- Reduction of the level of activity. (unwillingness to jump or even stand up)
- Hind leg weakness or incoordination.
- Paralysis; dragging one or both hind legs when walking.
- Crying or moaning, especially when moved or touched.
- Muscle spasms and stiffness in the neck or back.
- Bowed or hunched back (a sign of cervical disc problem)
- Reduced appetite
The appearance of an arched back indicates that the dog may be trying to take pressure off the spine and disc.
Click here to read this related post: How to Care for a Dachshund with a Back Injury
Stages of IVDD
- Stage 1: The dog is in pain but still has no difficulty moving.
- Stage 2: The dog can walk but knuckling, and lacking coordination.
- Stage 3: The dog cannot walk but can move the legs.
- Stage 4: The dog has paralysis but can feel pain.
- Stage 5: The dog has paralysis and has lost all sensation of the baack legs.
How is IVDD diagnosed in dachshunds?
A veterinarian will diagnose the animal through a physical exam and other non-invasive tests.
- Myelography: A dye is injected into the spinal cord with X-rays to look for problems in the spinal canal.
- X-rays of the spine: A photographic or digital image of the internal composition of the body
- Magnetic Resonance Imaging (MRI): MRI Is an imagine technology that usese radio waves, and a computer to make detailed pictures of the inside of the body.
- Computerized Tomography Scan: CT scan uses computers and rotating x-ray machines to create cross-sectional images of the body
- A comprehensive neurological examination can be performed by a neurologist with manual palpation and testing.
Can dachshunds recover from IVDD?
Yes, dogs can recover from IVDD. When surgical intervention is not necessary, other treatments can be used to help your dog begin his recovery journey.
Bed rest can help reverse IVDD or minimize signs and symptoms. The use of pain relievers, safe exercise, and supportive care can be used to start your dog’s recovery plan.
The decision to treat IVDD with medication or surgery depends on many factors. Including speed of onset and progression of the disease, the stage of the disease, response to medication.
Medical therapy is often successful in dogs who have back pain or mild ataxia and can still walk under their own power.
Medical management of acute disc extrusion requires strict confinement for 3-4 weeks, which many dogs are unable to tolerate so they must be medicated heavily with a sedative such as diazepam combined with acepromazine until full recovery from the procedure.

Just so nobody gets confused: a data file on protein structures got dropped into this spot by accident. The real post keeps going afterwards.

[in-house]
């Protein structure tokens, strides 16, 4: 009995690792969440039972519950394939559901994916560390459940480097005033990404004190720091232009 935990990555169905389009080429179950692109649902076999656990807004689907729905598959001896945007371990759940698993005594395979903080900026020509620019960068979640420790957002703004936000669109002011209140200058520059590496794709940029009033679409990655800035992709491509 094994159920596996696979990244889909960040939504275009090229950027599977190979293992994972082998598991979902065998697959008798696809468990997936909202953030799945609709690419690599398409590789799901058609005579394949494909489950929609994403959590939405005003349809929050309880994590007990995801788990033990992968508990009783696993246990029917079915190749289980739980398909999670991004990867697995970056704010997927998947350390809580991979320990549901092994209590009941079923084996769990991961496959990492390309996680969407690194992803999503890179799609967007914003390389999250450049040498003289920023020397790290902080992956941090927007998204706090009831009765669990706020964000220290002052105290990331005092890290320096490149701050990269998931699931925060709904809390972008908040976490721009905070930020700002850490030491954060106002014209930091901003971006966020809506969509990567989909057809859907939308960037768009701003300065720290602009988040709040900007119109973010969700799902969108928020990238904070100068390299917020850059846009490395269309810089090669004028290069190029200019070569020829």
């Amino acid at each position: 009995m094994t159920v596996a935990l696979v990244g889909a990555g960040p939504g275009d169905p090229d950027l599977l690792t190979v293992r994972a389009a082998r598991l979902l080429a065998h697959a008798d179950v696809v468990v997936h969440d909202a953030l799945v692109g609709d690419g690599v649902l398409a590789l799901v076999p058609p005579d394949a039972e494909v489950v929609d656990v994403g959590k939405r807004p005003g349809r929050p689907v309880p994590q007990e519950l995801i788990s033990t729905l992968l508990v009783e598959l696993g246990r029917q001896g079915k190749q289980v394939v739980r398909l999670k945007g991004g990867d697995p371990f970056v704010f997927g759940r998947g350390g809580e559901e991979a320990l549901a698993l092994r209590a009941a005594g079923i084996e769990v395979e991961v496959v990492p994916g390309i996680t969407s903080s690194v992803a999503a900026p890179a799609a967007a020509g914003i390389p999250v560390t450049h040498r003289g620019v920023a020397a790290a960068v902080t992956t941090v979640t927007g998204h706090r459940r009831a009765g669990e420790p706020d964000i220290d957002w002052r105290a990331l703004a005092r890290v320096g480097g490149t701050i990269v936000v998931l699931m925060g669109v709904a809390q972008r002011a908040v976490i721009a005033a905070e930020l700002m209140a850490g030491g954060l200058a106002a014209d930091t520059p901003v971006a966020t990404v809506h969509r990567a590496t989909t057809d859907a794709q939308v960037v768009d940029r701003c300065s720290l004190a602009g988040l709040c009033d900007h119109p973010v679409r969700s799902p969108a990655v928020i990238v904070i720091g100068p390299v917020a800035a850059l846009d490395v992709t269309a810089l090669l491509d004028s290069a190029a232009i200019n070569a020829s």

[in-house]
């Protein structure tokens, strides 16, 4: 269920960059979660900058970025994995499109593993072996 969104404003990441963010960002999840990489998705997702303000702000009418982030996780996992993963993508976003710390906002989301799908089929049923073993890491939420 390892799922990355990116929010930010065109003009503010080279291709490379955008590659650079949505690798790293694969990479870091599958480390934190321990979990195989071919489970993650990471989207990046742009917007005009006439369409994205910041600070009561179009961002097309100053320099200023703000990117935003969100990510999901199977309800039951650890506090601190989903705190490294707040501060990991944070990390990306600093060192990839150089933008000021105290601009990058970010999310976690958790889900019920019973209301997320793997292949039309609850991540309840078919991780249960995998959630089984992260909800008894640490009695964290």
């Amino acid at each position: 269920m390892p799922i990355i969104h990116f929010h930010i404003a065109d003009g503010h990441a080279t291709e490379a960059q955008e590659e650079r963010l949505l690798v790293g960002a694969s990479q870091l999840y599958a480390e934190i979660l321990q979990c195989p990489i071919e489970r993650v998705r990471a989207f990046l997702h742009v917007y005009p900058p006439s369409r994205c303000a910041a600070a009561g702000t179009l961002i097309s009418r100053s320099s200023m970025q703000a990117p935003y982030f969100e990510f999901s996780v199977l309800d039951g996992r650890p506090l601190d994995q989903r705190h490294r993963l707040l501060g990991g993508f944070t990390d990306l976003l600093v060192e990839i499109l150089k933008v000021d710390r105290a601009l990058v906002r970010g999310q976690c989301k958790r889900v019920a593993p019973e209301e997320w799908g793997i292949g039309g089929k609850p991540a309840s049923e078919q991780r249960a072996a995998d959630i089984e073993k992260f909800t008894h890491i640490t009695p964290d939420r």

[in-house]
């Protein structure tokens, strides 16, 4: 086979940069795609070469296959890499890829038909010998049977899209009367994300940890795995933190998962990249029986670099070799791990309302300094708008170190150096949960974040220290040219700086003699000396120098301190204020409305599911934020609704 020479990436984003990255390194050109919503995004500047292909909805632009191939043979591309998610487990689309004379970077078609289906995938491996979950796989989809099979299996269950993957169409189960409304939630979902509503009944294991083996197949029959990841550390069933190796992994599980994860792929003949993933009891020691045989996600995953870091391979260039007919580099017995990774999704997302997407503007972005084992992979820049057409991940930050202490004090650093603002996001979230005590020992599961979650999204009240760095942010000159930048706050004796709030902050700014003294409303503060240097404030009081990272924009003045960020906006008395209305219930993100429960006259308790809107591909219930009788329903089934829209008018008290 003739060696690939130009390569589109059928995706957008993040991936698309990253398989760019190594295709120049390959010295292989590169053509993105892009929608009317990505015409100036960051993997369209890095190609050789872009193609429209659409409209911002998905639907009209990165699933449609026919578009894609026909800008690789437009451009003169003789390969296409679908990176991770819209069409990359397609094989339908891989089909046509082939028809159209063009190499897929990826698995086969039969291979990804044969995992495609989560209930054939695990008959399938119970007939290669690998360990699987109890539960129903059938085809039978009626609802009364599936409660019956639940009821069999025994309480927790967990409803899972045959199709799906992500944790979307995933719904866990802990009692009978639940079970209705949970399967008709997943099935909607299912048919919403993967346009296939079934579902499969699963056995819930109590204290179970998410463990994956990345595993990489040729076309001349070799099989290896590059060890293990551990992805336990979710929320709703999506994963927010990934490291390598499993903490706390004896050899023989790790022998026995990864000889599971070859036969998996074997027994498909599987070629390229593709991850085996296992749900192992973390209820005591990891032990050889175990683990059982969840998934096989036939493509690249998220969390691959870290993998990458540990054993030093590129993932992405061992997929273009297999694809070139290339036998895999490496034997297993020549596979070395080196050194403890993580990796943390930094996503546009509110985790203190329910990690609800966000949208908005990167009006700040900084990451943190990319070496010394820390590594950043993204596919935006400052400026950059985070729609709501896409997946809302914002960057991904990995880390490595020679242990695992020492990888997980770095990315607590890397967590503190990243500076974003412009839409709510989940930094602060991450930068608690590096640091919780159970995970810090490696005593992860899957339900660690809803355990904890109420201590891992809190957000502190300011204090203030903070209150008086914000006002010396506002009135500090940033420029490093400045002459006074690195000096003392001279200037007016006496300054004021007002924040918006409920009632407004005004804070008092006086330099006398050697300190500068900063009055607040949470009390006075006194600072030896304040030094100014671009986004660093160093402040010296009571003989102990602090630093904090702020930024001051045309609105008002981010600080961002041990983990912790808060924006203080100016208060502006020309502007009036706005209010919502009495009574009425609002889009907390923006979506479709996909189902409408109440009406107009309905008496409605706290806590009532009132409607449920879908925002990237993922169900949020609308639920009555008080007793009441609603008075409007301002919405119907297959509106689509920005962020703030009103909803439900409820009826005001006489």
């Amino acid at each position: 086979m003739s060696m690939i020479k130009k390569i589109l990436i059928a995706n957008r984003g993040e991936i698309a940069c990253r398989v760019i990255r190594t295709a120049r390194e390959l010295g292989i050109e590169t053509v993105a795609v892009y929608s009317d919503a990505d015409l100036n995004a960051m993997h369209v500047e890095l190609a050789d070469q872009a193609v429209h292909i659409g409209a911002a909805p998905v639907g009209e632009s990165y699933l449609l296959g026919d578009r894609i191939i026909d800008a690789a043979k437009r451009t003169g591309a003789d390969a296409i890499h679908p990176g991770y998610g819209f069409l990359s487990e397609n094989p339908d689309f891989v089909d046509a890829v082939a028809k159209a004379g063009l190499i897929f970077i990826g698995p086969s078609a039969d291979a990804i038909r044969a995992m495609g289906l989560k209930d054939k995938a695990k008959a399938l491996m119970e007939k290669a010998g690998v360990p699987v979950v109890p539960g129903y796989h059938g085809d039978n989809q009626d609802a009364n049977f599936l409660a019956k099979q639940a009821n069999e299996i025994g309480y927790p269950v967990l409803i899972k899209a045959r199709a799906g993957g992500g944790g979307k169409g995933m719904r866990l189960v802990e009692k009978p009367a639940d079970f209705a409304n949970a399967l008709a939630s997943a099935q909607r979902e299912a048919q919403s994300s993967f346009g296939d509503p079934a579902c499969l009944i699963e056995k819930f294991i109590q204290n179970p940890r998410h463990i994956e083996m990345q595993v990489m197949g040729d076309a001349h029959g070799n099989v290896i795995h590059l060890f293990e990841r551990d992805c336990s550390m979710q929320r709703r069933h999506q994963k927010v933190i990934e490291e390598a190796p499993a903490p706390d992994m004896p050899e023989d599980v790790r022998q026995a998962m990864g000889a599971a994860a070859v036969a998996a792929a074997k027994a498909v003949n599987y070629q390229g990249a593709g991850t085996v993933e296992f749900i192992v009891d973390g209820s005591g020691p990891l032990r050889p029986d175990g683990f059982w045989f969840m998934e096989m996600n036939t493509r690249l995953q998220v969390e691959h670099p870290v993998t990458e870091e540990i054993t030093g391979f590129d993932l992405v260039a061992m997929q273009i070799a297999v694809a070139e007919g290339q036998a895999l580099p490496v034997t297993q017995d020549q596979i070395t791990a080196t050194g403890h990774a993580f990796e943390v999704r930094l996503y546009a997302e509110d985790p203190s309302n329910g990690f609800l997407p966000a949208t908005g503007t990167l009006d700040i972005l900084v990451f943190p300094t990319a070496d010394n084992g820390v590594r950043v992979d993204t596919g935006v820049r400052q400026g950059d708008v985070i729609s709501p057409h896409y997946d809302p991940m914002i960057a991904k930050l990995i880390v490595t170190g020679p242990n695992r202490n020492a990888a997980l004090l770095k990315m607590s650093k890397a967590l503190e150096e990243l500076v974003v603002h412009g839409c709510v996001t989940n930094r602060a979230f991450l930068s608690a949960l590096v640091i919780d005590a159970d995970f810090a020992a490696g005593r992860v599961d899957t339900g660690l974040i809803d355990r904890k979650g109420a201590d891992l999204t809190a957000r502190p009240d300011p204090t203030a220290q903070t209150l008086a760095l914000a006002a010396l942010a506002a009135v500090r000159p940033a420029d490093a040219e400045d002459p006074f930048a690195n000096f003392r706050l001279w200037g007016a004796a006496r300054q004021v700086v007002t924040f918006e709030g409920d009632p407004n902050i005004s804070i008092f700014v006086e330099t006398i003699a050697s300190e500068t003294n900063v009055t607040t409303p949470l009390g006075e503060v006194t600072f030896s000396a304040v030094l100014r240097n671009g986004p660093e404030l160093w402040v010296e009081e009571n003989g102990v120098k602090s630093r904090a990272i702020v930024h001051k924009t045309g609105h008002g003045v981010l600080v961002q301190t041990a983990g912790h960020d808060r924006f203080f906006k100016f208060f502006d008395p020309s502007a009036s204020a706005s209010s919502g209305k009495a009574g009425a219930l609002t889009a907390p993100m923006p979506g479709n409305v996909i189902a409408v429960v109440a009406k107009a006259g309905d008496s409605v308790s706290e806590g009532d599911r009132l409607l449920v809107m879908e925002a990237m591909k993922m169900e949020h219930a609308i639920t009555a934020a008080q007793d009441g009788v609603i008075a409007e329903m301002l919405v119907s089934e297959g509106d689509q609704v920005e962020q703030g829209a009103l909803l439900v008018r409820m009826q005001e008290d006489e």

Dogs may be confined to a large crate, playpen, or small room without any furniture like an empty laundry closet where there won’t be anything that could cause them injury if they jump around too much after surgery.
Surgery is often necessary for the successful treatment of IVDD. In some cases, surgery can be avoided if a patient has only mild back or neck pain (Stages 1 or 2) and does not have any paralysis yet.
Surgery is needed in paralyzed patients in Stage 3 to Stage 5 and in patients that can still walk but, experience ongoing back or neck pain, despite appropriate medical therapy.
Tips for preventing IVDD in Dachshunds
- Keep your dachshund’s weight within a healthy range.
- Limit your dachshund’s jumping and climbing. Use ramps for the sofa, bed, and stairs.
- Minimize your pet’s running activities, especially at fast speeds to chase a ball or squirrel.
- Use a harness instead of a neck collar to minimize stress on your neck.
- Avoid tug-of-war play activities that stress your neck and spine.
- If your dachshund shows signs and symptoms of IVDD, you should call your vet immediately.
IVDD is a terrible disease, but by understanding more about it you can know to help your Doxie live a long and happy life.
We want you to be able to spot signs of IVDD as soon as possible so we’ve included some things that might indicate your dog has this condition.
You also need to know how serious the disease is before deciding on treatment options for your pup because there are many different ways they can treat it with varying degrees of success depending on what stage their symptoms are at when they’re diagnosed. It’s better if you catch them early!
If any of these sound familiar in regards to your Dachshund, please call or visit your vet right away!